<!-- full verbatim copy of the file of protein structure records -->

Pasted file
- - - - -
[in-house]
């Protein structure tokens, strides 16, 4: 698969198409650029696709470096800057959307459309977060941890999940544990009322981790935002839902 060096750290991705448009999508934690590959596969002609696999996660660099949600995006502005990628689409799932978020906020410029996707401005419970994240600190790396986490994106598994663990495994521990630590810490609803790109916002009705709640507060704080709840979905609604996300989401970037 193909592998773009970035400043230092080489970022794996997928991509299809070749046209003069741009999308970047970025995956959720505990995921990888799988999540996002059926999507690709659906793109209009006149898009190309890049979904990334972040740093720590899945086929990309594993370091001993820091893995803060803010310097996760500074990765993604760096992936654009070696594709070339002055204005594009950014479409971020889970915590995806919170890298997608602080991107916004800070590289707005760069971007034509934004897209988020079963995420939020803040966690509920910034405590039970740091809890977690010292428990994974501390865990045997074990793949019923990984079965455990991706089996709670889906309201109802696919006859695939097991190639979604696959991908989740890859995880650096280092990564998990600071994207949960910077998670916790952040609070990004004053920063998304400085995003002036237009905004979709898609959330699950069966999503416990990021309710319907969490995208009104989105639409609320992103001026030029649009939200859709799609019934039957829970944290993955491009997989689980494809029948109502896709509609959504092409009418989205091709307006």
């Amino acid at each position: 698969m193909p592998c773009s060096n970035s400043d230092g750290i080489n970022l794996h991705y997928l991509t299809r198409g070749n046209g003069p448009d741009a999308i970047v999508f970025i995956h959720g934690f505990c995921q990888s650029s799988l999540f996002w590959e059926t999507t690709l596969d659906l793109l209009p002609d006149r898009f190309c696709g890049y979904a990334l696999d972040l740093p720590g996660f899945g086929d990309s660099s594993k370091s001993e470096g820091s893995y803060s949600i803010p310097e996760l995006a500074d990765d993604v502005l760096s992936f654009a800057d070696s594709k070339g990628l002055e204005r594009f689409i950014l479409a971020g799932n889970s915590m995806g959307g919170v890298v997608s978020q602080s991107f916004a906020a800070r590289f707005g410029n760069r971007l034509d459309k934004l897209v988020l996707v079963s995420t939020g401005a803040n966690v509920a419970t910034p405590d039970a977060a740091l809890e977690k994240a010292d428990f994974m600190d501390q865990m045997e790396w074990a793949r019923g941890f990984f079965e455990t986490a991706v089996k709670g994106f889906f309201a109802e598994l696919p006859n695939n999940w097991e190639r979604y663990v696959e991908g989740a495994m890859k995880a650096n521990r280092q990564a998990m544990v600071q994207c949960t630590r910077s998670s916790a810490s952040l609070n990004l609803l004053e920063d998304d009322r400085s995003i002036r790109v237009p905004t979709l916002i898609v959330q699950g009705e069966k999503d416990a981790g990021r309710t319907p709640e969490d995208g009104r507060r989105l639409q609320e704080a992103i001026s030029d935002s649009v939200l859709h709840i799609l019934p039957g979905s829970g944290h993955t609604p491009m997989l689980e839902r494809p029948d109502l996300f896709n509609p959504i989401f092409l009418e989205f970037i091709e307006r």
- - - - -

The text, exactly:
[in-house]
């Protein structure tokens, strides 16, 4: 698969198409650029696709470096800057959307459309977060941890999940544990009322981790935002839902 060096750290991705448009999508934690590959596969002609696999996660660099949600995006502005990628689409799932978020906020410029996707401005419970994240600190790396986490994106598994663990495994521990630590810490609803790109916002009705709640507060704080709840979905609604996300989401970037 193909592998773009970035400043230092080489970022794996997928991509299809070749046209003069741009999308970047970025995956959720505990995921990888799988999540996002059926999507690709659906793109209009006149898009190309890049979904990334972040740093720590899945086929990309594993370091001993820091893995803060803010310097996760500074990765993604760096992936654009070696594709070339002055204005594009950014479409971020889970915590995806919170890298997608602080991107916004800070590289707005760069971007034509934004897209988020079963995420939020803040966690509920910034405590039970740091809890977690010292428990994974501390865990045997074990793949019923990984079965455990991706089996709670889906309201109802696919006859695939097991190639979604696959991908989740890859995880650096280092990564998990600071994207949960910077998670916790952040609070990004004053920063998304400085995003002036237009905004979709898609959330699950069966999503416990990021309710319907969490995208009104989105639409609320992103001026030029649009939200859709799609019934039957829970944290993955491009997989689980494809029948109502896709509609959504092409009418989205091709307006």
């Amino acid at each position: 698969m193909p592998c773009s060096n970035s400043d230092g750290i080489n970022l794996h991705y997928l991509t299809r198409g070749n046209g003069p448009d741009a999308i970047v999508f970025i995956h959720g934690f505990c995921q990888s650029s799988l999540f996002w590959e059926t999507t690709l596969d659906l793109l209009p002609d006149r898009f190309c696709g890049y979904a990334l696999d972040l740093p720590g996660f899945g086929d990309s660099s594993k370091s001993e470096g820091s893995y803060s949600i803010p310097e996760l995006a500074d990765d993604v502005l760096s992936f654009a800057d070696s594709k070339g990628l002055e204005r594009f689409i950014l479409a971020g799932n889970s915590m995806g959307g919170v890298v997608s978020q602080s991107f916004a906020a800070r590289f707005g410029n760069r971007l034509d459309k934004l897209v988020l996707v079963s995420t939020g401005a803040n966690v509920a419970t910034p405590d039970a977060a740091l809890e977690k994240a010292d428990f994974m600190d501390q865990m045997e790396w074990a793949r019923g941890f990984f079965e455990t986490a991706v089996k709670g994106f889906f309201a109802e598994l696919p006859n695939n999940w097991e190639r979604y663990v696959e991908g989740a495994m890859k995880a650096n521990r280092q990564a998990m544990v600071q994207c949960t630590r910077s998670s916790a810490s952040l609070n990004l609803l004053e920063d998304d009322r400085s995003i002036r790109v237009p905004t979709l916002i898609v959330q699950g009705e069966k999503d416990a981790g990021r309710t319907p709640e969490d995208g009104r507060r989105l639409q609320e704080a992103i001026s030029d935002s649009v939200l859709h709840i799609l019934p039957g979905s829970g944290h993955t609604p491009m997989l689980e839902r494809p029948d109502l996300f896709n509609p959504i989401f092409l009418e989205f970037i091709e307006r």